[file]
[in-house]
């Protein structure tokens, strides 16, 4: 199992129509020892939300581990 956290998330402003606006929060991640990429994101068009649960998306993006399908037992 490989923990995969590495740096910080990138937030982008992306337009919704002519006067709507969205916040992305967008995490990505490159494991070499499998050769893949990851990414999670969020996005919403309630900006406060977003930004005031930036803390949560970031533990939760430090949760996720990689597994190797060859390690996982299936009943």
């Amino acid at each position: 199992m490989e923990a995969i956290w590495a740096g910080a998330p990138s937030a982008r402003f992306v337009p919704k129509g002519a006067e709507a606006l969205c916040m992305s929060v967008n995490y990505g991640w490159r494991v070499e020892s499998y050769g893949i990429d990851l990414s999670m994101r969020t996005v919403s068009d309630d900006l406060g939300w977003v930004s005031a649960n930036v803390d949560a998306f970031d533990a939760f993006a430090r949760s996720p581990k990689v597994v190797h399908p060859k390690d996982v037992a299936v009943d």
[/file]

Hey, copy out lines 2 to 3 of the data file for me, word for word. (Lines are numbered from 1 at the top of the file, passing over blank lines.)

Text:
């Protein structure tokens, strides 16, 4: 199992129509020892939300581990 956290998330402003606006929060991640990429994101068009649960998306993006399908037992 490989923990995969590495740096910080990138937030982008992306337009919704002519006067709507969205916040992305967008995490990505490159494991070499499998050769893949990851990414999670969020996005919403309630900006406060977003930004005031930036803390949560970031533990939760430090949760996720990689597994190797060859390690996982299936009943």
């Amino acid at each position: 199992m490989e923990a995969i956290w590495a740096g910080a998330p990138s937030a982008r402003f992306v337009p919704k129509g002519a006067e709507a606006l969205c916040m992305s929060v967008n995490y990505g991640w490159r494991v070499e020892s499998y050769g893949i990429d990851l990414s999670m994101r969020t996005v919403s068009d309630d900006l406060g939300w977003v930004s005031a649960n930036v803390d949560a998306f970031d533990a939760f993006a430090r949760s996720p581990k990689v597994v190797h399908p060859k390690d996982v037992a299936v009943d």